Farmer Focus: Proud to be Scottish and united

Harvest is in full swing, so much so that this article is being written from the tractor cab, in between off loading the combine.

Barley is yielding well and nitrogen levels are creeping into the bonus rates. Localised showers have made the straw baling less straight forward, however. Bob was very proud of his wheat crop, but the recent heavy rain and weighty crop has meant some of it is slightly closer to the ground than we wished, to the delight of the pigeons.

The December-onward born bull calves have now been weaned. They haven’t had the most settled time lately, with a few empty cows keeping their hormones active and with a threat of them hurting themselves it was time for them to head inside. They will get weighed and fluked in 10 days time.

Calving is just about completed and has passed without too many hiccups. Our easy calving stock sires have made the job quite a pleasure, but in the pedigree world a wee pull often leads to that special calf. The bulls will go out again on 15 September – let’s hope they are firing on all cylinders.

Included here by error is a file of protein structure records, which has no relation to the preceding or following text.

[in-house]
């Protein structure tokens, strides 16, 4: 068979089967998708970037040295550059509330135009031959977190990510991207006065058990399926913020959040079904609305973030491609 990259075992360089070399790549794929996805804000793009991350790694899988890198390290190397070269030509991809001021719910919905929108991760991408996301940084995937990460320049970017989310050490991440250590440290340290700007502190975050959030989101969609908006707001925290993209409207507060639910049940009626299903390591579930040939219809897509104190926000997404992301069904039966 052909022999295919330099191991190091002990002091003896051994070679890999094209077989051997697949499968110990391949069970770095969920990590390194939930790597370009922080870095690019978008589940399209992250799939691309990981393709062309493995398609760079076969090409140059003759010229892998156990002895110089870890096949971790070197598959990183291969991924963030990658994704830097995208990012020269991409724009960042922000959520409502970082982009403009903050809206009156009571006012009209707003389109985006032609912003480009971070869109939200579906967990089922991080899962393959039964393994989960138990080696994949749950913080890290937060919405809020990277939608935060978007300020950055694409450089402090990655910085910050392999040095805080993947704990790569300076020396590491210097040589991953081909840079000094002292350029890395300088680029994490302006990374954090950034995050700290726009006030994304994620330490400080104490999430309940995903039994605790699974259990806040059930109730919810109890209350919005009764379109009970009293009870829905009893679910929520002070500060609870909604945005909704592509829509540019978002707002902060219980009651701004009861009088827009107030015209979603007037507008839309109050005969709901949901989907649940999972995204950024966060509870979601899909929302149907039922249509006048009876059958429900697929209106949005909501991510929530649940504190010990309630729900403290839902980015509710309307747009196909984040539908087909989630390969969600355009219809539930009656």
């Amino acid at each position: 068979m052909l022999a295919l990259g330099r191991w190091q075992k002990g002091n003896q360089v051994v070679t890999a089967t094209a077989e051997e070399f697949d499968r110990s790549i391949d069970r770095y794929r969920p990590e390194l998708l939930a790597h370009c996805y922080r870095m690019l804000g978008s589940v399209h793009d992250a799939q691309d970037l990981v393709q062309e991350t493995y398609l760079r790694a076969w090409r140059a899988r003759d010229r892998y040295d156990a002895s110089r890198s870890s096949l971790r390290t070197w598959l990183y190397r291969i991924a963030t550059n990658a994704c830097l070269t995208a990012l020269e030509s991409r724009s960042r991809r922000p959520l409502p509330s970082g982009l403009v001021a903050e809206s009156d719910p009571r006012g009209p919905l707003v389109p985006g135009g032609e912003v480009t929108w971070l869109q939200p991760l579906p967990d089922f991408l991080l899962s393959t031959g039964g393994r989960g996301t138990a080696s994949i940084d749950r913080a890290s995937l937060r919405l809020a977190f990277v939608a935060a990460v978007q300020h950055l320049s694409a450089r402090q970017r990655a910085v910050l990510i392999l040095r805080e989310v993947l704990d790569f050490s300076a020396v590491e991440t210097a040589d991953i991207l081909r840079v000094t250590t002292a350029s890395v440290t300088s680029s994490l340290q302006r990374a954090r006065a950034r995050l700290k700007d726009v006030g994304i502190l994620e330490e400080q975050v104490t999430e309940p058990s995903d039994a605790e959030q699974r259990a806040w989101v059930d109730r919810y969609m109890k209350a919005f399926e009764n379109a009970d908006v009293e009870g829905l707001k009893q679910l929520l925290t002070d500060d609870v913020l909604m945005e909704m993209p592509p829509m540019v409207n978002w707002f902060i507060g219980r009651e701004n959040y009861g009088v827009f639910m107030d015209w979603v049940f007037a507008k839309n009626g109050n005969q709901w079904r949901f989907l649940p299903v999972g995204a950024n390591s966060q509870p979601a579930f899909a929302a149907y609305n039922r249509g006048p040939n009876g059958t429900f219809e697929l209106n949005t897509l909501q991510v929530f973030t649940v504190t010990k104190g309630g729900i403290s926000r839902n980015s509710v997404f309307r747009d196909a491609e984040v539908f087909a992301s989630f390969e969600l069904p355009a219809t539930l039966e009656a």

The cast Blackface ewes that we took a crop of Mule lambs from this spring have been cashed in. They have worked well, but perhaps they were just a crop too old and we should experiment with slightly younger ewes.

Annoyingly, we went to market a week too early; as the ewe trade picked up and they averaged £48. Our mission this month is selling some Mule ewe lambs.

The boys had a bit of success at our regions Bluefaced Leicester progeny show at Perth, winning with a gimmer and taking the reserve ticket with a pair of homebred gimmers. It marked a nice end to the summer show season.

Scotland is preparing for the referendum vote and many very influential farming leaders are stating their alliances to the yes or no vote. Let’s hope plenty of people turn up at the polling stations on 18 September. As we said in our wish list last January, we hope to retain a UK postcode.

We’re proud to be Scottish and delighted to be united.

Bob and Kay Adam run 100 pedigree Limousin and Charolais cows on their 222ha family farm in Angus and rent a 728ha hill farm running 640 ewes and 30 suckler cows

See also: Read more from our other livestock farmer focus writers